"Snippets" from David
Judges 19 reveals an incident that causes most
Christians today to recoil when exposed to the value system and to the violence
of the incident. A Levite from Ephraim had a concubine he cared about. This
concubine engaged in prostitution, then returned to her father’s home in
The man felt close enough to his concubine that 4 months later her traveled to her father’s home in Bethlehem to see if he could speak “tenderly to her in order to bring her back” (verse 3). He made the trip with a pair of donkeys and a servant. Though his former concubine was guilty of sexual unfaithfulness, he wanted her back. That may not say much today, but it was a remarkable declaration of affection in those days.
When he found her, (1) she agreed to return, and (2) her father did not resent him. The Levite stayed 4 ½ days with his concubine’s father. The father was an insistent host, and the Levite accepted his hospitality. On the afternoon of the 5th day, the Levite began his return home.
As the day neared its end, they were close to the city of Jebus [which in the future would be Jerusalem]. However, the Levite refused to spend the night in Jebus because the city did not [then] belong to Israelites. He and his small group pressed on to the city of Gibeah in the territory of the tribe of Benjamin. He stopped in the town square expecting some Israelite to extend him hospitality by inviting him to his house [which was common in that day—one extended hospitality in the expectation of receiving hospitality]. No one invited the group to his house.
Late in the evening an elderly man [with roots in Ephraim] returned from working in his field, saw the Levite, and he insisted that the small group accept his hospitality by staying in his home. He made them welcome by washing their feet, feeding them, and giving them drink.
That evening, some of the city’s scoundrels beat on the elderly man’s door insisting that he give them the stranger that they might homosexually abuse him. In that time it was a major social offense to fail to protect a guest. Thus the elderly man tried to reason with them, but without result. To protect his male guest, he suggested they take his virgin daughter and the concubine to rape, but leave his male guest alone. The scoundrels did not agree, but they were given no choice.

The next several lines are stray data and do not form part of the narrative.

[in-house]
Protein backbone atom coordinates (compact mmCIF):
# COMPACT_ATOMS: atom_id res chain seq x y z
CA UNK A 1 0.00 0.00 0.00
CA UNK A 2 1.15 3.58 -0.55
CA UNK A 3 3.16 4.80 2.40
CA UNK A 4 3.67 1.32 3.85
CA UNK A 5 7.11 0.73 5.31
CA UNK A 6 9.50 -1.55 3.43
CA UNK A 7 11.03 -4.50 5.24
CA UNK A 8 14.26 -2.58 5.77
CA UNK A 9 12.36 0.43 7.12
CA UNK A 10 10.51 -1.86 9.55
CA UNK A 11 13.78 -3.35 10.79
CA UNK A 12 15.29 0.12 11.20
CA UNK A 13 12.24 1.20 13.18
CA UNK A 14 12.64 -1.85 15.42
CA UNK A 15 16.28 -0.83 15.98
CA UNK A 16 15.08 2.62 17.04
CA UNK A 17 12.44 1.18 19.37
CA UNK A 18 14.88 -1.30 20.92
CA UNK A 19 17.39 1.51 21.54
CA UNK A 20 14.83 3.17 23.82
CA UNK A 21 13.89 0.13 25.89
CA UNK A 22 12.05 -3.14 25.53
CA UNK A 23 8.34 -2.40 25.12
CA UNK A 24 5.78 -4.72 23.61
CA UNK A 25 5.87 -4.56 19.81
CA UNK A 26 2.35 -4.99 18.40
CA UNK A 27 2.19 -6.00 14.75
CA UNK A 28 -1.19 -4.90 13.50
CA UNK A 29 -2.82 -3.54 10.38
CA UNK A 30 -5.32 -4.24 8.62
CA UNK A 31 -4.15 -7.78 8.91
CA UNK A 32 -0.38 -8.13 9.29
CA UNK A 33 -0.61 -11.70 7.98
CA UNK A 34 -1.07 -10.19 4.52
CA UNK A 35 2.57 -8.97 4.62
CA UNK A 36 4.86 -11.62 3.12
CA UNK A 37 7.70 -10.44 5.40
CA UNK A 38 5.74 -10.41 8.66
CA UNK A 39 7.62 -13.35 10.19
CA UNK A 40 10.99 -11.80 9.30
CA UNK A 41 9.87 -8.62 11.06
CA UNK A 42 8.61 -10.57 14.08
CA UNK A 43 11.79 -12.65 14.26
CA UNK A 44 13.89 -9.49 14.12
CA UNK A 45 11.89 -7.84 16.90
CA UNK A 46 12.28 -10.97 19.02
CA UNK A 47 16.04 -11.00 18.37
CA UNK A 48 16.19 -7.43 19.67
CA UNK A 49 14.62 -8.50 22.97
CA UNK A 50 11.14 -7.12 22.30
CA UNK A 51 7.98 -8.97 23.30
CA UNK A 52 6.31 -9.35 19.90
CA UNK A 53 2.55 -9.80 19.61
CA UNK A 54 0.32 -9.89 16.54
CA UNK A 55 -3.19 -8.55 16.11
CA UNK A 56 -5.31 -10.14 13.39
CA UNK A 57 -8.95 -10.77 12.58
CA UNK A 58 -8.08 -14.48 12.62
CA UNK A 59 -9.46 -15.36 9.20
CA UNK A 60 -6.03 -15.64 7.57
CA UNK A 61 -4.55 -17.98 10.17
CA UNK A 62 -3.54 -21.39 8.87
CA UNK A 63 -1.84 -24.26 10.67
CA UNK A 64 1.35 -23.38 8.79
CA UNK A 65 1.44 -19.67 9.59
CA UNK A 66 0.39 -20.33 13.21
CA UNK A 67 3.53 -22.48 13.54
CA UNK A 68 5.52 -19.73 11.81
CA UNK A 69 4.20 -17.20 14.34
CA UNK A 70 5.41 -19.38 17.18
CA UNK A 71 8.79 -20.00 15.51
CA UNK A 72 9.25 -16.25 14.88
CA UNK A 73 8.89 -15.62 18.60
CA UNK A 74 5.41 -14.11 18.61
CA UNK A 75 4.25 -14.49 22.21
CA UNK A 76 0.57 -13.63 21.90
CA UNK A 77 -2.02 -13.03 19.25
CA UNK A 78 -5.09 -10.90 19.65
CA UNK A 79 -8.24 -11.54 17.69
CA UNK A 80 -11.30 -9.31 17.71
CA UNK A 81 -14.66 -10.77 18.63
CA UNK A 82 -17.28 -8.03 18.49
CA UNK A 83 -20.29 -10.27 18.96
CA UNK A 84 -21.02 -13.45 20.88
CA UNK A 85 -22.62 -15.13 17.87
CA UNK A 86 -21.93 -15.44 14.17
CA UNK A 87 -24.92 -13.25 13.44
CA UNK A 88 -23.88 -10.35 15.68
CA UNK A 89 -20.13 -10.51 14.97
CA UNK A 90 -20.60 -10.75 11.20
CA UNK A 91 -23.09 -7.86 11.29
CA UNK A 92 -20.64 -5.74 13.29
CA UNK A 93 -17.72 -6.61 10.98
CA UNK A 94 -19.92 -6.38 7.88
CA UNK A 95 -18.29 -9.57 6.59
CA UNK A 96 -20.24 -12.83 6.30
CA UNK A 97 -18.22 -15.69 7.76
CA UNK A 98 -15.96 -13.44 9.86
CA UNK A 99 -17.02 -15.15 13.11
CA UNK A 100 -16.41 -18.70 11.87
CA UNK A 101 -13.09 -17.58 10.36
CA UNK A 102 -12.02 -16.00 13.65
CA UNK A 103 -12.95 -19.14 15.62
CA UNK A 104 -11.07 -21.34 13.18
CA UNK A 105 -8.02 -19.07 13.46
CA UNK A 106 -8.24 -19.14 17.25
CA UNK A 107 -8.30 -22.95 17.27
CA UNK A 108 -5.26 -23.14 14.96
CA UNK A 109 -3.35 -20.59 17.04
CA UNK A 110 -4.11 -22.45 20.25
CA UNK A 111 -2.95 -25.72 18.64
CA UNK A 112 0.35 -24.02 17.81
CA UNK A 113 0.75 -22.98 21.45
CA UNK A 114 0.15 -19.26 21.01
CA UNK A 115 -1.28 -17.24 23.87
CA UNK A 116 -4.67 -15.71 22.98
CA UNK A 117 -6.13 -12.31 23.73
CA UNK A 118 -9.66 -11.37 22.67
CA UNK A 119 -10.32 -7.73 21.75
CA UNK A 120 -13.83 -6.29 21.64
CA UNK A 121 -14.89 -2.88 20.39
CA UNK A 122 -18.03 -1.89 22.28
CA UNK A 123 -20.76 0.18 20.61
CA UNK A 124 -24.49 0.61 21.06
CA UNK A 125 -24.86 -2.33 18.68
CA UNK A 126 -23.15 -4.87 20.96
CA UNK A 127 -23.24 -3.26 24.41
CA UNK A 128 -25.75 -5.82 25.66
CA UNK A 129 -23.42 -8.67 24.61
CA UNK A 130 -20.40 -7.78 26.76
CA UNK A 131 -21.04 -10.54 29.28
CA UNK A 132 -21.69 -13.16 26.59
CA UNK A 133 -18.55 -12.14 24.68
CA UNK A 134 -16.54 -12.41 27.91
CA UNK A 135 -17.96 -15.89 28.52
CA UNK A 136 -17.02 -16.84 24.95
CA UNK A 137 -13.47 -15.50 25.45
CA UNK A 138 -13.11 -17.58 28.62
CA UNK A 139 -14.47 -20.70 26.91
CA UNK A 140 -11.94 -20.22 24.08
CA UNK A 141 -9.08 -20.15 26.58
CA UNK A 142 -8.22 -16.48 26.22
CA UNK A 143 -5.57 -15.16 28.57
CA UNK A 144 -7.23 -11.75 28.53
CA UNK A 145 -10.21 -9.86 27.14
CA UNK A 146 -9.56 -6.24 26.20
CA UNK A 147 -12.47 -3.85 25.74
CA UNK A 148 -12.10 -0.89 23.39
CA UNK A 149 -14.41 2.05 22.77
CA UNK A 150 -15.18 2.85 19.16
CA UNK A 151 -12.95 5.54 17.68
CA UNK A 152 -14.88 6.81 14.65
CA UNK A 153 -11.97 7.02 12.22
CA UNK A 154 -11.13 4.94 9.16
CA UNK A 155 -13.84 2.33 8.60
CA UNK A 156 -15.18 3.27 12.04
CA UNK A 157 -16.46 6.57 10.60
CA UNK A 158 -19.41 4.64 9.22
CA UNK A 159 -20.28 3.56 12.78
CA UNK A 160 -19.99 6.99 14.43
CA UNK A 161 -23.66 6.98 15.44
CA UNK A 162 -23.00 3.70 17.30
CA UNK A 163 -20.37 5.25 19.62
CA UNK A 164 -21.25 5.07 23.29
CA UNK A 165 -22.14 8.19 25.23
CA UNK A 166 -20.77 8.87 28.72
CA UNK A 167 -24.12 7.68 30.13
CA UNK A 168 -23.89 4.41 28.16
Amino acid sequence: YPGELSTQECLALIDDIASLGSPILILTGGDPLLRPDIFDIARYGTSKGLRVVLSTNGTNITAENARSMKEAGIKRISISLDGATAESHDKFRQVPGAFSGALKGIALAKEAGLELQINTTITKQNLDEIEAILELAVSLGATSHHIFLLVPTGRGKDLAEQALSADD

These men raped the concubine all night. At dawn she was allowed to return to the house in which the Levite stayed, but she died at the door of the house. When the Levite opened the door to go home, he saw the body of his concubine. He placed her body on one of his donkeys, took the body home, and dissected the body into 12 pieces. He sent the dissected body throughout Israel.
All who saw a part of the dissected body said, “Nothing like this has ever happened in Israel from the time we left Egypt until now! We must decide to do something about this unspeakable situation!”
As grossed out and emotional as we might become to the concepts of a concubine, the abuse of women, their rules of hospitality, or the concern of the Levite to get his concubine only to desert her to save himself, such reactions miss the primary point. All this behavior occurred because people who should know God and His concerns did not know God or His concerns. These people separated themselves from God’s character so far that they did unspeakable acts.
Belonging to God is much more than heritage and history. Belonging to God is centered in behavior resulting from (1) knowing Who God is and (2) understanding His values in human relationships.
The central question is NOT, “From where did you descend? Who is your family and what have they done?” The central question is, “How do you live?” If you belong to God, act like a person who knows God and His values.
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